After The Clayton Crescent published a story about the parents of special needs adults, which included their concerns about what they say is a lack of services from the Clayton Center, we received additional calls from other special needs parents with similar stories.
We also got a call from CSB Chair Khadijah Works, who we spoke with as part of that story. Works said that that she had not known the conversation was on the record, that the information from our conversation was “inaccurate,” that it had caused problems, and took particular issue with the word “misspent,” which she said she felt should have been “misappropriated.”
We explained that all conversations with reporters are on the record unless the reporter says otherwise, which is standard industry practice and our stated policy.
In an effort to ensure fairness and accuracy, we asked which parts of the story were inaccurate, she said, “All of it.” When asked which parts of the story were untrue, she said, “Have a good day.”
In order to give readers more information about the CSB’s role, we are adding video from the March 14 Board of Commissioners work session, in which Works explains what the board does, the programs it offers, the challenges it faces, and the fact that, despite many state-mandated meetings, members are not compensated for their time.
The presentationwas one in a series that the BOC has asked each county board to deliver so that the public will have a better understanding of what those appointed boards do.
Works said that 156 people with developmental disabilities have been served during the current fiscal year, which she said includes the adult day program:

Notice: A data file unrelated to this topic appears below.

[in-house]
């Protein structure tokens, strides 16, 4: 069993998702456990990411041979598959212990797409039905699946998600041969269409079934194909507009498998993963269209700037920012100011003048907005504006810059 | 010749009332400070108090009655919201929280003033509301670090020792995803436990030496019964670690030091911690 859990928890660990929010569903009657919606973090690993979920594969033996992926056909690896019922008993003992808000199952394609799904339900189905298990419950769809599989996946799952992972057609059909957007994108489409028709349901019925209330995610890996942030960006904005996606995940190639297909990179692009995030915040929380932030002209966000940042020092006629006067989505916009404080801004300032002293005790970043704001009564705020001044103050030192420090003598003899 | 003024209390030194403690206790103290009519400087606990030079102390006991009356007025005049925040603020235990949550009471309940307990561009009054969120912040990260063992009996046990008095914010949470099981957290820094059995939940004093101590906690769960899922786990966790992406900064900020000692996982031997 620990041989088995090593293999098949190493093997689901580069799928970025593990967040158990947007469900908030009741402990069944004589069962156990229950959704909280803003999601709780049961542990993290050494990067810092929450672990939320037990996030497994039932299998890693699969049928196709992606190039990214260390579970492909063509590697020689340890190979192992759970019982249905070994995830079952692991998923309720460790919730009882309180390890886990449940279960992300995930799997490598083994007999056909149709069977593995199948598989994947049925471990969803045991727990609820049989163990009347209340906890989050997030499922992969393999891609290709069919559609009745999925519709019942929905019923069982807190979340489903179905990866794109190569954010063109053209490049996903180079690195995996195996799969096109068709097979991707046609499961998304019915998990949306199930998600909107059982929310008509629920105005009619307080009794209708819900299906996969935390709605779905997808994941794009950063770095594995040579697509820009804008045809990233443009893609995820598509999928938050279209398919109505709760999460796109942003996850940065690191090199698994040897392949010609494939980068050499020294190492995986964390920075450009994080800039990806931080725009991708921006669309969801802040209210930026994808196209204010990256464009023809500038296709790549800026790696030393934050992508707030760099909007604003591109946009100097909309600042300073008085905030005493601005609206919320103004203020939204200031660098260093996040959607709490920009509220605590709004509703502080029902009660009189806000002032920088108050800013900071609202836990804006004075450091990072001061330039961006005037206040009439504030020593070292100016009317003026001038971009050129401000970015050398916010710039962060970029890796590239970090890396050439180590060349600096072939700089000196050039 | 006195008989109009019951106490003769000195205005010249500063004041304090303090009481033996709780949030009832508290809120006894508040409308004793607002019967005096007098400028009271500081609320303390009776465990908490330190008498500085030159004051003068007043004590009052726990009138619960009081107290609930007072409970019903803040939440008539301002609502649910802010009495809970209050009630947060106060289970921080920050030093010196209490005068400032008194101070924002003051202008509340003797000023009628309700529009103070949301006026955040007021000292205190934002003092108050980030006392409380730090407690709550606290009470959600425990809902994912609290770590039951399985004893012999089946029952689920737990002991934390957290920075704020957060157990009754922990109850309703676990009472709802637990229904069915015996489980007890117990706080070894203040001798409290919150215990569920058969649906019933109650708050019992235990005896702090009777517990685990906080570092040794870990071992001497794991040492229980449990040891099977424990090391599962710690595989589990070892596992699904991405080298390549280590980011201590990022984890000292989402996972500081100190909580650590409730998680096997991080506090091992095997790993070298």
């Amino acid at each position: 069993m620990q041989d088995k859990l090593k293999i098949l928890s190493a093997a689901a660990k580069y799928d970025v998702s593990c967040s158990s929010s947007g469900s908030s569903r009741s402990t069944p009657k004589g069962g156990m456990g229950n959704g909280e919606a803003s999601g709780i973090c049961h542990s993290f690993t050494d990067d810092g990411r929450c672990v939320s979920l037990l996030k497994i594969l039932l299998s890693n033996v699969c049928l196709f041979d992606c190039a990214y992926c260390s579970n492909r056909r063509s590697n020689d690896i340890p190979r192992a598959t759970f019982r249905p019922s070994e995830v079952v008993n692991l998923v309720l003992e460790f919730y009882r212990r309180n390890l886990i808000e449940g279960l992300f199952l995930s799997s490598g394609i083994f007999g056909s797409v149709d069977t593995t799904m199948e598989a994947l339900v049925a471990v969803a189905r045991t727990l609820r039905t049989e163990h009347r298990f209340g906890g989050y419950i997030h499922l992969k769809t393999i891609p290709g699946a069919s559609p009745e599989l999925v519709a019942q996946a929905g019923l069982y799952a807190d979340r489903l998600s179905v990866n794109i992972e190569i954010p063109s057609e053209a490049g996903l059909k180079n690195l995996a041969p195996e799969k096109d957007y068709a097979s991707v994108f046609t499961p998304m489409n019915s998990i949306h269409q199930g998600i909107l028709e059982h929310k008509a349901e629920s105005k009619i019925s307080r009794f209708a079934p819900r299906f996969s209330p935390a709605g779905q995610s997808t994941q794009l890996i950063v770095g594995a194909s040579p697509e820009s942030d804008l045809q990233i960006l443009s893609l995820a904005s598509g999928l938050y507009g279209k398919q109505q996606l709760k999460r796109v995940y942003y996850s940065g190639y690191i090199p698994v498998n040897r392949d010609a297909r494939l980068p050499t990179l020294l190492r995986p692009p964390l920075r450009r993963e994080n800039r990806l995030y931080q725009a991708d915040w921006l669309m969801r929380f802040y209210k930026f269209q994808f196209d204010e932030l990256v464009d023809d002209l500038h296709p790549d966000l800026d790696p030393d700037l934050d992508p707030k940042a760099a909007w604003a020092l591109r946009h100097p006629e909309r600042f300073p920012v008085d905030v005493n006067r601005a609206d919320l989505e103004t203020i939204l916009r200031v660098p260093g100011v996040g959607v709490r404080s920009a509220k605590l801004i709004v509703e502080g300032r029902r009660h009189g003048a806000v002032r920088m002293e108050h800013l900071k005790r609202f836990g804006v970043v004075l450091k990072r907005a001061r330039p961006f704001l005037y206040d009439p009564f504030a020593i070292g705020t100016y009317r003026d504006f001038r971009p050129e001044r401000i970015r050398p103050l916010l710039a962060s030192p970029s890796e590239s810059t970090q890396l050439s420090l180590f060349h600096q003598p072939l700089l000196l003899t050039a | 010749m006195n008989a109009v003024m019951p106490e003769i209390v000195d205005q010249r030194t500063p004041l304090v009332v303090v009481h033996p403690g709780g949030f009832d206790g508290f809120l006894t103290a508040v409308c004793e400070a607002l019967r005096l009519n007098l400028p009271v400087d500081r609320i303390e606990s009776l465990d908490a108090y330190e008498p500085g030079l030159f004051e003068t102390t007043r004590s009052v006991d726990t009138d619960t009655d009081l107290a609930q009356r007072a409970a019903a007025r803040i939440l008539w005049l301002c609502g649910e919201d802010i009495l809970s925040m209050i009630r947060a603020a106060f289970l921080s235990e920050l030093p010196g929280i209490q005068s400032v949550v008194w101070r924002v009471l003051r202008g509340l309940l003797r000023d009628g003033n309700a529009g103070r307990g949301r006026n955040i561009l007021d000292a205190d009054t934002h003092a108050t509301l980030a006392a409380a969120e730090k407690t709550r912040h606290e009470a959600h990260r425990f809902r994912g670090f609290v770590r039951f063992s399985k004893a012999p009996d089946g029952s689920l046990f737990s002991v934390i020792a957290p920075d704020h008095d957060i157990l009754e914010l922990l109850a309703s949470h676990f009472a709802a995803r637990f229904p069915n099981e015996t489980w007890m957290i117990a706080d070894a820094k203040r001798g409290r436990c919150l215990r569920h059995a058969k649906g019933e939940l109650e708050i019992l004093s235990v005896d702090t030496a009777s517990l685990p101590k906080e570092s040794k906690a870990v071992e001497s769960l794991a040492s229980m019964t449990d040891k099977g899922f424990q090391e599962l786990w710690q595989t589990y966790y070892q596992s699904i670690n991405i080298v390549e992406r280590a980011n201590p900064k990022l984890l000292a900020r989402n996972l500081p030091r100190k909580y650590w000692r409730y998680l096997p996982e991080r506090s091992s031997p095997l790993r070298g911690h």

The CSB handles many other programs, such as drug addiction, suicide prevention and other mental health issues, and residential care. During the presentation, Works said the board has to take off work to attend numerous mandatory meetings, and asked that the BOC start paying CSB members.
“When I started the board, we were $2.8 million in the red,” Works told the BOC. “This is five years ago. FY22, at our last board meeting, we were $333,324 in the good. Let’s not forget that this was during a pandemic, which we operated at limited capacity but we never really stopped providing services. In comparison to other community service boards in Georgia, you’d be very proud of the work we have continued to provide, meaning a lot of the other CSBs lost a lot of programming.”
Seven board members “have to take off work. We have to go in and out of town for meetings often. We have to attend meetings with our legislators, we attend events at the Capitol, we speak with attorneys, we read and approve contracts—I mainly read and approve contracts, but we do it together—make sure we are in compliance, attend state meetings, et cetera. If I am not in attendance at these meetings, I’m not in compliance with CSB, DBHDD, our state that governs us….it’s mandatory. They don’t have any clue about our personal lives, and what we just have to be there.
“We’re asking for compensation for this board,” Works said. “This is a volunteer board, we definitely understand that. It’s been an unpaid board, but Clayton Center has been serving Clayton County for 52 years and they’ve had an unpaid board. So we work really hard with all passion about what we do, and we are asking for pay.”